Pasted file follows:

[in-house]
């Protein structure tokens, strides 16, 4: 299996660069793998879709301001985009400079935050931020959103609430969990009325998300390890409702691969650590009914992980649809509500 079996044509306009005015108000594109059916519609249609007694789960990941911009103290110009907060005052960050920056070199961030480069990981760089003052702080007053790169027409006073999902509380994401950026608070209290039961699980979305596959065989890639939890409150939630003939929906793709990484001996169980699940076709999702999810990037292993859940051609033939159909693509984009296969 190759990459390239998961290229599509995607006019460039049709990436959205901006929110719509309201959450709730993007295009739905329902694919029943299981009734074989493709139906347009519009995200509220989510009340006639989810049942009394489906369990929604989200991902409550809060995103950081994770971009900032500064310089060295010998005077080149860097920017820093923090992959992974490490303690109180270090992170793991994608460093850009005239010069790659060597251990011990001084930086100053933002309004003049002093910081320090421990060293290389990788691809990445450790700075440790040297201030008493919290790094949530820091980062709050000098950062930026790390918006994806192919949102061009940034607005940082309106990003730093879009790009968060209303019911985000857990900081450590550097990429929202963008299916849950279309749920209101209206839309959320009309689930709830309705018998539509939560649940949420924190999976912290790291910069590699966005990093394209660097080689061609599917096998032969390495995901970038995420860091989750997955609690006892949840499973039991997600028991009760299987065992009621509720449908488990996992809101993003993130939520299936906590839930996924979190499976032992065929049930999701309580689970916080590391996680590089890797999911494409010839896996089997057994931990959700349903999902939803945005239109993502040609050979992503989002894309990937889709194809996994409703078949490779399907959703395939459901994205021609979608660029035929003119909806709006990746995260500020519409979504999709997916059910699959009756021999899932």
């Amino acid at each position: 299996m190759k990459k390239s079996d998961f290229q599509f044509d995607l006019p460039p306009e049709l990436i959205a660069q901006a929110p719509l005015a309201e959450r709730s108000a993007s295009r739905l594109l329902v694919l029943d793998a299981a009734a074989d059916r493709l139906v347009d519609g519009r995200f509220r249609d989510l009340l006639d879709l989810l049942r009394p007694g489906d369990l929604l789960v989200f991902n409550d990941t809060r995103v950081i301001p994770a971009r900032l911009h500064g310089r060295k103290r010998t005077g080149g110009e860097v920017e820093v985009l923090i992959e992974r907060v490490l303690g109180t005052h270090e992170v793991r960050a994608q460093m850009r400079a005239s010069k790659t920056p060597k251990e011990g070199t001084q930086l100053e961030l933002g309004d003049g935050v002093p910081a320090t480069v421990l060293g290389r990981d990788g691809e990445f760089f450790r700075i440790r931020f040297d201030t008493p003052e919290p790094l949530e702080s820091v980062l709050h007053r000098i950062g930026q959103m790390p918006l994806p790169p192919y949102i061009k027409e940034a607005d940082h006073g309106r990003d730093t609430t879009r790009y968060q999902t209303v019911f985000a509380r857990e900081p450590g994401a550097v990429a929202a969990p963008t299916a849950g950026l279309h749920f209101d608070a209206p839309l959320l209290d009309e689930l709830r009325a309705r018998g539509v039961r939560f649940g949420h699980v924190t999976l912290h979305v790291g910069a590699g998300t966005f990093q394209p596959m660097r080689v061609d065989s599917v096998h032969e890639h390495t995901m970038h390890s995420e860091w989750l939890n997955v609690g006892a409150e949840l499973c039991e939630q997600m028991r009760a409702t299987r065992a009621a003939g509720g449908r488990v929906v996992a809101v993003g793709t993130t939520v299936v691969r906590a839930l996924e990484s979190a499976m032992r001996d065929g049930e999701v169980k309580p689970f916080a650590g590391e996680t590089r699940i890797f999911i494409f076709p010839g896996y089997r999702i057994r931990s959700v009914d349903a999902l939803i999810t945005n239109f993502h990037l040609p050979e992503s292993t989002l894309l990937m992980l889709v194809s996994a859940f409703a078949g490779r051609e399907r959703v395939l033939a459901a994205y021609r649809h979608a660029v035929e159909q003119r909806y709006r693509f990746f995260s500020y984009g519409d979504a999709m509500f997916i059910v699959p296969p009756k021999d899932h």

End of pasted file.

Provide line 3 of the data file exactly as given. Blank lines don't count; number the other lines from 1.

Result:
């Amino acid at each position: 299996m190759k990459k390239s079996d998961f290229q599509f044509d995607l006019p460039p306009e049709l990436i959205a660069q901006a929110p719509l005015a309201e959450r709730s108000a993007s295009r739905l594109l329902v694919l029943d793998a299981a009734a074989d059916r493709l139906v347009d519609g519009r995200f509220r249609d989510l009340l006639d879709l989810l049942r009394p007694g489906d369990l929604l789960v989200f991902n409550d990941t809060r995103v950081i301001p994770a971009r900032l911009h500064g310089r060295k103290r010998t005077g080149g110009e860097v920017e820093v985009l923090i992959e992974r907060v490490l303690g109180t005052h270090e992170v793991r960050a994608q460093m850009r400079a005239s010069k790659t920056p060597k251990e011990g070199t001084q930086l100053e961030l933002g309004d003049g935050v002093p910081a320090t480069v421990l060293g290389r990981d990788g691809e990445f760089f450790r700075i440790r931020f040297d201030t008493p003052e919290p790094l949530e702080s820091v980062l709050h007053r000098i950062g930026q959103m790390p918006l994806p790169p192919y949102i061009k027409e940034a607005d940082h006073g309106r990003d730093t609430t879009r790009y968060q999902t209303v019911f985000a509380r857990e900081p450590g994401a550097v990429a929202a969990p963008t299916a849950g950026l279309h749920f209101d608070a209206p839309l959320l209290d009309e689930l709830r009325a309705r018998g539509v039961r939560f649940g949420h699980v924190t999976l912290h979305v790291g910069a590699g998300t966005f990093q394209p596959m660097r080689v061609d065989s599917v096998h032969e890639h390495t995901m970038h390890s995420e860091w989750l939890n997955v609690g006892a409150e949840l499973c039991e939630q997600m028991r009760a409702t299987r065992a009621a003939g509720g449908r488990v929906v996992a809101v993003g793709t993130t939520v299936v691969r906590a839930l996924e990484s979190a499976m032992r001996d065929g049930e999701v169980k309580p689970f916080a650590g590391e996680t590089r699940i890797f999911i494409f076709p010839g896996y089997r999702i057994r931990s959700v009914d349903a999902l939803i999810t945005n239109f993502h990037l040609p050979e992503s292993t989002l894309l990937m992980l889709v194809s996994a859940f409703a078949g490779r051609e399907r959703v395939l033939a459901a994205y021609r649809h979608a660029v035929e159909q003119r909806y709006r693509f990746f995260s500020y984009g519409d979504a999709m509500f997916i059910v699959p296969p009756k021999d899932h």